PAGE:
Red Fort in the 1850s
History, India, People
How Shahjahan seized the Mughal throne
Storytrails Team
JANUARY 28, 2021

Any history textbook will tell you that Shahjahan was a great Mughal emperor. But did you know that he was neither the rightful legal heir nor a favourite son? Yet, he managed to ascend the most coveted Mughal throne.

We all know that Shahjahan, who ruled between 1628 and 1658, was a great Mughal Emperor. But Shahjahan was neither the eldest son (he was the third) nor the son of the empress (his mother was one of the many wives of Emperor Jahangir). In fact, he was not even the first choice for the throne. Not surprisingly, Shahjahan’s journey to the throne is a story of gory politics and intrigue. How exactly did he beat the odds to take over the Mughal throne?

A painting of the Red Fort in the 1850s by Ghulam Ali Khan, c. 1852

Shahjahan grew up away from the hustle-bustle of his father Jahangir’s household. On the advice of the royal astrologers, he was raised by his grandparents, Emperor Akbar and Empress Ruqaiya Sultana Begum. It was destined, they said, that Ruqaiya would raise an emperor. Though he grew up sheltered from palace politics, he acquired all the education a prince needed: martial arts, law and administration, liberal arts and more.

A painting of Shah Jahan by Bichitr, c. 1630

Meanwhile, Jahangir’s eldest son, Prince Khusrau, was being apprenticed in all key posts in the government. He was Emperor Akbar’s favourite as well. Perhaps, one day he would occupy the Mughal throne? No. Unfortunately, Khusrau had a tense relationship with his father Jahangir, and in 1606, he made a cardinal mistake. He rebelled against his own father. Jahangir not only crushed Khusrau’s rebellion, he also imprisoned and blinded him. All of Khusrau’s supporters were publicly executed. His sons too were imprisoned. Shahjahan, till now a dark horse, became closer to Jahangir, and gradually developed wide political connections in the capital. Shahjahan assumed key political and military responsibilities and exhibited excellent leadership abilities. Jahangir’s second son Parviz Mirza was an incompetent drunk, so it was clear that Shahjahan was the potential successor. And just to be sure that there were no other contenders to the throne, Shahjahan quietly arranged for the assassination of his blind brother, Khusrau.


Detour: But why were the succession battles in the Mughal dynasty so violent? Watch this short video for that story: The triumphs and tragedies of Shah Jahan



But all was not well in the palace. Jahangir was a pleasure-seeker, slowly drifting into addiction. So his 20th wife, Nurjahan became the real power centre. Cleverly, she started plotting and scheming about Jahangir’s succession. She had one of  her daughters, by her previous husband, married to Jahangir’s other son Shahryar. And she got her niece, Mumtaz, married to Shahjahan. Yes, the famous Mumtaz was the daughter of Asaf Khan, Nurjahan’s own brother. With this, Nurjahan had covered all bases.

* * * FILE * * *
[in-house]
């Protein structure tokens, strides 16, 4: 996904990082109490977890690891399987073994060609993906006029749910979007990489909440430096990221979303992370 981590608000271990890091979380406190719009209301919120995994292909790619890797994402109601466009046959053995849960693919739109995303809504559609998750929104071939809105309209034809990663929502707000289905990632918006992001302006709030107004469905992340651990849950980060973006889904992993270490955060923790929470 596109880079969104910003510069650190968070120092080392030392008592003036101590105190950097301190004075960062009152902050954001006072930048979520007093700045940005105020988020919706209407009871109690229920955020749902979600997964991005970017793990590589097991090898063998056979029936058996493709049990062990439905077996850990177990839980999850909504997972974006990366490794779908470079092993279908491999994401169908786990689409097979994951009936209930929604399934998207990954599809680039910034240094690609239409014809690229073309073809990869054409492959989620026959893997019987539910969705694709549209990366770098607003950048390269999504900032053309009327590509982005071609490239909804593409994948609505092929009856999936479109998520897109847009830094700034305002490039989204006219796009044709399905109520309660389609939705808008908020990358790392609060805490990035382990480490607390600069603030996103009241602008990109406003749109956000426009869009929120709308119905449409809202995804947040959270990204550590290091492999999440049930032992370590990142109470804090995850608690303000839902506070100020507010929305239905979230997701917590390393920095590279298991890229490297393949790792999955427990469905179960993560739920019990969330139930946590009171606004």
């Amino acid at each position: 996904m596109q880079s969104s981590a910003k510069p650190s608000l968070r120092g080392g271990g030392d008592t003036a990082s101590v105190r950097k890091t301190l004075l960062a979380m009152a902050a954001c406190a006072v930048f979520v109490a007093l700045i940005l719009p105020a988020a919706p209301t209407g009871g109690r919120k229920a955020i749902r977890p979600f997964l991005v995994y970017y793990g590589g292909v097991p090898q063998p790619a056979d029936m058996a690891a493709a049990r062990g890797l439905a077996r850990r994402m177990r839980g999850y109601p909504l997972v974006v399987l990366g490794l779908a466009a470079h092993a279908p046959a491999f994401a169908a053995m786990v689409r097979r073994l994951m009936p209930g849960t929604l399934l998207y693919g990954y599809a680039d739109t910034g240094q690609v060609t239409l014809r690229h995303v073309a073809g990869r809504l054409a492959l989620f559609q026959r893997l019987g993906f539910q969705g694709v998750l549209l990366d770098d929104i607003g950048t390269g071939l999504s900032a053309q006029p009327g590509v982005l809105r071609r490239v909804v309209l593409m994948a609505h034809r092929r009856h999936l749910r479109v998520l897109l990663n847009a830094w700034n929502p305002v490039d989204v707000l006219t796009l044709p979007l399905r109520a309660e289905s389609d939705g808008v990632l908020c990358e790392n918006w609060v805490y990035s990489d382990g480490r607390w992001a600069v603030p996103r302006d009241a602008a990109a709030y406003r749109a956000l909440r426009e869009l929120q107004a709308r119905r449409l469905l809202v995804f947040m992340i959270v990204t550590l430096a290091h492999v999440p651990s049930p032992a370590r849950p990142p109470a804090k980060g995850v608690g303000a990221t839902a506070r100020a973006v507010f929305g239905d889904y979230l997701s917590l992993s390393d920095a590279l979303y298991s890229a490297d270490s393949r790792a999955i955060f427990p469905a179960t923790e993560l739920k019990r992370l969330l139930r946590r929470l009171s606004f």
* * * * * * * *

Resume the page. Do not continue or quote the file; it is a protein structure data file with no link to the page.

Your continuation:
Mugahl emperor Shah Jahan and his empress Mumtaz Mahal

But Nurjahan dearly wanted her son-in-law Shahryar on the throne. The opportunity came when the Persians besieged Kandahar. Nurjahan influenced Jahangir to order Shahjahan to fight the Persians. Shahjahan refused, because he believed that in his absence, she would poison Jahangir and install Shahryar as emperor. This, of course, meant that Shahjahan had disobeyed the imperial command, and so he was promptly arrested. His young sons were sent to Nurjahan’s harem. Shahjahan quickly realised that he had painted himself into a corner, and sought royal pardon. Jahangir probably sensed this background and forgave him; but the cold war between Shahjahan and Nurjahan was heating up.

Nurjahan, Jehangir, and Shahjahan c. 1624

The flashpoint came  when Jahangir died near Lahore in 1627. At that time Shahjahan was busy fighting a war in Deccan. Shahryar, then Governor of Lahore, immediately declared himself emperor, using the Lahore treasury to buy off key nobles. 


Now, Asaf Khan, Shahjahan’s father in law, made some brilliant moves to protect his dear son-in-law, Shahjahan’s claim. First, he rescued Shahjahan’s sons from  Nurjahan’s harem, and arrested Nurjahan. This prevented Nurjahan from taking any hostages. Next, he released Prince Dawar Baksh from prison and proclaimed him as emperor. Interestingly, Dawar Baksh was the son of the late Prince Khusrau who had earlier revolted against Jahangir. Dawar Baksh was put on the royal elephant and sent with an army to fight Shahryar in Lahore. Dawar Baksh, a  man without any political or military experience, could not believe his luck! He did not realise that he was a proxy and a red-herring to fool the opposition. The imperial army, which was really commanded by an able Shahjahan loyalist, destroyed Shahryar’s army anyway.

Shahjahan, accompanied by his three sons: Dara Shikoh, Shah Shuja and Aurangzeb, and their maternal grandfather Asaf Khan

Meanwhile, Shahjahan rushed back from Deccan and was declared the emperor. All the nobles fell in line. Shahjahan then executed every possible male rival to the throne. That included Shahryar and many cousins and nephews. Dawar Baksh too was executed, as he had outlived his usefulness.


Finally, with all the gory business behind him, Shahjahan commenced his long and glorious reign as emperor, with Asaf Khan as Prime minister. 

It appears that the royal  astrologers were right, after all!


Did you like that story? Listen to our podcast for more stories of the Red Fort

Stories of Red Fort | A podcast by Storytrails


Did you know that Dutch master Rembrandt painted portraits of Shahjahan without ever visiting India? Read that story here: Rembrandt’s Mughals

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